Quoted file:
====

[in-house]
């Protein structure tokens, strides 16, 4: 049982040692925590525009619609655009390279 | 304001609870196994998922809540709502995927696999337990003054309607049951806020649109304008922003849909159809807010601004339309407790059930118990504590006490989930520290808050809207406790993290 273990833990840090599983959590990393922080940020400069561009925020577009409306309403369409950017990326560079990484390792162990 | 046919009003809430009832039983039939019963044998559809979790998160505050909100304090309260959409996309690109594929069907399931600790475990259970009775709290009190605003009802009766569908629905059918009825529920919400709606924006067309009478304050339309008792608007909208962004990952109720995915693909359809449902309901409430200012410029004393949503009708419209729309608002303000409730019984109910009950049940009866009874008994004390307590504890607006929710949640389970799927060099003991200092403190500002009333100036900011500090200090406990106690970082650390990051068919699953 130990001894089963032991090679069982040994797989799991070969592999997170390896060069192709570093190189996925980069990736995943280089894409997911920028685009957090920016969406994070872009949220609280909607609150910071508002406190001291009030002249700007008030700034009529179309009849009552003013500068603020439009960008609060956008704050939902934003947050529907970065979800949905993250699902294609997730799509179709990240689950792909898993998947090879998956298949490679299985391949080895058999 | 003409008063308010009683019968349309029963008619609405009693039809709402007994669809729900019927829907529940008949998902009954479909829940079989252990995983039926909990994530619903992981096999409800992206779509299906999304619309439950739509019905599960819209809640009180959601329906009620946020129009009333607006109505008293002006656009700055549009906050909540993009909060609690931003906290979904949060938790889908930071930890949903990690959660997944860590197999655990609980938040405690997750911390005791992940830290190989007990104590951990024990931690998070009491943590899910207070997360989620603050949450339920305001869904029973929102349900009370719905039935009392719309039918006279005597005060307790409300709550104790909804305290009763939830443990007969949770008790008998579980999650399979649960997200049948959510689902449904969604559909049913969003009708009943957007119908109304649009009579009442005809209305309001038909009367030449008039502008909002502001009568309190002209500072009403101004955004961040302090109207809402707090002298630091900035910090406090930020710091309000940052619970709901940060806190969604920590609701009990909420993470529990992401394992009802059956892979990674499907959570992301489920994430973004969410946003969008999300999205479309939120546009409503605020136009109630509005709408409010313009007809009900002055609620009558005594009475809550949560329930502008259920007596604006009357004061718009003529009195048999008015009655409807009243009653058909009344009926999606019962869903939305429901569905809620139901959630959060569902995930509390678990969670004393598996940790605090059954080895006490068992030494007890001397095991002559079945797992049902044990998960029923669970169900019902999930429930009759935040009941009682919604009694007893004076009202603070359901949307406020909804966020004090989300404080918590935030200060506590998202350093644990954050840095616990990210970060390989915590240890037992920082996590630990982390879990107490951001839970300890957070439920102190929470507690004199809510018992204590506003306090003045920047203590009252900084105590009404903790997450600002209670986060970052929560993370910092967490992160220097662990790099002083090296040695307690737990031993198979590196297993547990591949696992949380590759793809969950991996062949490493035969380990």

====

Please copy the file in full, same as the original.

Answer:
[in-house]
């Protein structure tokens, strides 16, 4: 049982040692925590525009619609655009390279 | 304001609870196994998922809540709502995927696999337990003054309607049951806020649109304008922003849909159809807010601004339309407790059930118990504590006490989930520290808050809207406790993290 273990833990840090599983959590990393922080940020400069561009925020577009409306309403369409950017990326560079990484390792162990 | 046919009003809430009832039983039939019963044998559809979790998160505050909100304090309260959409996309690109594929069907399931600790475990259970009775709290009190605003009802009766569908629905059918009825529920919400709606924006067309009478304050339309008792608007909208962004990952109720995915693909359809449902309901409430200012410029004393949503009708419209729309608002303000409730019984109910009950049940009866009874008994004390307590504890607006929710949640389970799927060099003991200092403190500002009333100036900011500090200090406990106690970082650390990051068919699953 130990001894089963032991090679069982040994797989799991070969592999997170390896060069192709570093190189996925980069990736995943280089894409997911920028685009957090920016969406994070872009949220609280909607609150910071508002406190001291009030002249700007008030700034009529179309009849009552003013500068603020439009960008609060956008704050939902934003947050529907970065979800949905993250699902294609997730799509179709990240689950792909898993998947090879998956298949490679299985391949080895058999 | 003409008063308010009683019968349309029963008619609405009693039809709402007994669809729900019927829907529940008949998902009954479909829940079989252990995983039926909990994530619903992981096999409800992206779509299906999304619309439950739509019905599960819209809640009180959601329906009620946020129009009333607006109505008293002006656009700055549009906050909540993009909060609690931003906290979904949060938790889908930071930890949903990690959660997944860590197999655990609980938040405690997750911390005791992940830290190989007990104590951990024990931690998070009491943590899910207070997360989620603050949450339920305001869904029973929102349900009370719905039935009392719309039918006279005597005060307790409300709550104790909804305290009763939830443990007969949770008790008998579980999650399979649960997200049948959510689902449904969604559909049913969003009708009943957007119908109304649009009579009442005809209305309001038909009367030449008039502008909002502001009568309190002209500072009403101004955004961040302090109207809402707090002298630091900035910090406090930020710091309000940052619970709901940060806190969604920590609701009990909420993470529990992401394992009802059956892979990674499907959570992301489920994430973004969410946003969008999300999205479309939120546009409503605020136009109630509005709408409010313009007809009900002055609620009558005594009475809550949560329930502008259920007596604006009357004061718009003529009195048999008015009655409807009243009653058909009344009926999606019962869903939305429901569905809620139901959630959060569902995930509390678990969670004393598996940790605090059954080895006490068992030494007890001397095991002559079945797992049902044990998960029923669970169900019902999930429930009759935040009941009682919604009694007893004076009202603070359901949307406020909804966020004090989300404080918590935030200060506590998202350093644990954050840095616990990210970060390989915590240890037992920082996590630990982390879990107490951001839970300890957070439920102190929470507690004199809510018992204590506003306090003045920047203590009252900084105590009404903790997450600002209670986060970052929560993370910092967490992160220097662990790099002083090296040695307690737990031993198979590196297993547990591949696992949380590759793809969950991996062949490493035969380990």